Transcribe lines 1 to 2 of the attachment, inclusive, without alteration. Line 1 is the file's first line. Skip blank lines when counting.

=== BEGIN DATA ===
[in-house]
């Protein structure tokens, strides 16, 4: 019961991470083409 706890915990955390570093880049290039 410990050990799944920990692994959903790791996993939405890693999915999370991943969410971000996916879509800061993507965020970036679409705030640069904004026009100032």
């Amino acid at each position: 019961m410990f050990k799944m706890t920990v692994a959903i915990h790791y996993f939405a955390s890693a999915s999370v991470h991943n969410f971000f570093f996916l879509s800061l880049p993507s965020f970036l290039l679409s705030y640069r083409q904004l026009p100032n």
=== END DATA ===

[in-house]
């Protein structure tokens, strides 16, 4: 019961991470083409 706890915990955390570093880049290039 410990050990799944920990692994959903790791996993939405890693999915999370991943969410971000996916879509800061993507965020970036679409705030640069904004026009100032």